Saturday, 14 January 2017

Access to a computer

is considered "normal" now. It is expected you will have one. It is also expected you will be able to use it.
If, for some incomprehensible reason, you don't have a computer at home then you will be told something like, "Well use the computers at the library" or "Don't you know someone who will let them use theirs?"
But there are still people in the community who do not have access to a computer. They don't know someone who will let them have access to one either.
There are also people in the community who do not know how to use a computer. Some of these people are very elderly and not likely to learn. They see no need to do it.
The Senior Cat can use one - in a limited sort of way. He can search the internet for information. It is perhaps more than most 93yr old people can comfortably do but he knows his limitations. He has given up on e-mail. He's a "Columbus method" sort of typist - "discover and land" - and that slows the process down too much for him.  He won't do his banking or bill paying via computer either. I don't blame him.
But the Senior Cat can read. He's literate - highly literate in fact. What of people who aren't literate?
A leaked internal memo from Centrelink management to front desk staff has told them to refer people to the computers, to make sure people do things "on line". They don't want people lining up and looking for help.
A very high proportion of people with significant disabilities also have communication issues. They may well be able to hear and speak and see but they may not understand what is being said to them. They may not be able to articulate in a meaningful way. Many of them have very limited reading skills, some of them only have "survival language". They may be able to use a mobile phone - with family or close friends who understand their problems and who can perhaps interpret their likely meaning in a garbled text message. Working their way through the Centrelink site to the page which is relevant to their problem is beyond them. They have to rely on someone else.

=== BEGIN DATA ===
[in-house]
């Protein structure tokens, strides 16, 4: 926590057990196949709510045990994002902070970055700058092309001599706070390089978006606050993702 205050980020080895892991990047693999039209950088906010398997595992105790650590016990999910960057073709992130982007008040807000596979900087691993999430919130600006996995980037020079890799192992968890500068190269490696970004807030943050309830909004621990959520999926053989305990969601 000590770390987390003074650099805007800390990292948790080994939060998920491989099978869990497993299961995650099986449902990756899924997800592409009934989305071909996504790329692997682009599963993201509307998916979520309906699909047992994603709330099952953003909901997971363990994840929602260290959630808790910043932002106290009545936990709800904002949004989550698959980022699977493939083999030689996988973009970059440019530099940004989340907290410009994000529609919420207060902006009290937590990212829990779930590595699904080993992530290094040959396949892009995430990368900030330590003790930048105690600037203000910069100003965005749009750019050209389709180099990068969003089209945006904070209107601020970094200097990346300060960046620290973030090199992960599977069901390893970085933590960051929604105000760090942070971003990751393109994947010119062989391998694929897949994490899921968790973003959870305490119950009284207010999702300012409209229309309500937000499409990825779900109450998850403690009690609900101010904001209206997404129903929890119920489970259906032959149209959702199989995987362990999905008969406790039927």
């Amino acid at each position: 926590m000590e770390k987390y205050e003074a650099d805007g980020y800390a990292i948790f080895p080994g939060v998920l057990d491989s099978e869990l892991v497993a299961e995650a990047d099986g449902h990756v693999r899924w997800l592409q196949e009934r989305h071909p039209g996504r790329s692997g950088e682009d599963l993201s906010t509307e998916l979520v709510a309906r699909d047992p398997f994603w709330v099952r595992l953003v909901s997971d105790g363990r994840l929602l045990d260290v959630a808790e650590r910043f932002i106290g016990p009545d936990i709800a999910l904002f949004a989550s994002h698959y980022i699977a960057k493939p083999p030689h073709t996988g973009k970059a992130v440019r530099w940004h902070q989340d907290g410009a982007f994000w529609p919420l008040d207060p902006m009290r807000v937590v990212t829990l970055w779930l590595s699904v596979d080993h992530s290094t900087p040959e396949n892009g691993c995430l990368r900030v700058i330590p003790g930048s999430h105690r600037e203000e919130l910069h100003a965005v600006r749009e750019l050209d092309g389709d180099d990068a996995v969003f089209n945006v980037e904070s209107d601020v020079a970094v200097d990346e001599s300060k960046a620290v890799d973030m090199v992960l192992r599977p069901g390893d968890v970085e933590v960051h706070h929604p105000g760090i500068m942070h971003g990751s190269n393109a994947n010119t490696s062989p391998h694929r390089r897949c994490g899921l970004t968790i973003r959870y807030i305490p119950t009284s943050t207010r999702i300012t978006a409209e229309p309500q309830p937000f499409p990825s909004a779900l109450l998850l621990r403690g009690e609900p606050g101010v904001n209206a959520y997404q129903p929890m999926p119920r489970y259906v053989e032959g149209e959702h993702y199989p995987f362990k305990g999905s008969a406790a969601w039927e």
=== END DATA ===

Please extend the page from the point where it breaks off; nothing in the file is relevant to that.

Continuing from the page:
It isn't my job to do that. It isn't the job of their family and their friends and it isn't their fault if they haven't the skills to do it because of a disability. Their lives should not be made more stressful. 
It is Centrelink's role to help them. That's what Centrelink staff get paid for. The  system needs to be simplified and streamlined so that those who need help the most can get the help they need.
The "automated" system is not working.


Jodiebodie said...

And there are people with disabilities and chronic illnesses who are highly literate and articulate but they don't have the physical capacity to sit up and use a computer.

I also know people with significant disabilities who do not have 'limited reading skills' but are highly intelligent and able to read very well. Some people may be highly intelligent but have limited literacy skills if they are of the generation that were not given the privilege of an education because it was believed at the time that "they will never work because of their disability so why bother educating them?" I find that viewpoint, of assuming people with disabilities are not worth educating, highly offensive.

When discussing disabilities, it is important to not associate a person's level of physical disability with a person's level of intelligence.

Anonymous said...

Cat was not suggesting there was any relationship between physical disability and intelligence Jodie. You know her better than that. She was merely pointing out a very serious problem which causes some people to need help they aren't getting. Chris

catdownunder said...

I think Jodie was just, rightly, having her say Chris. I also think Jodie and I are of one mind on most - if not all - issues relating to disability.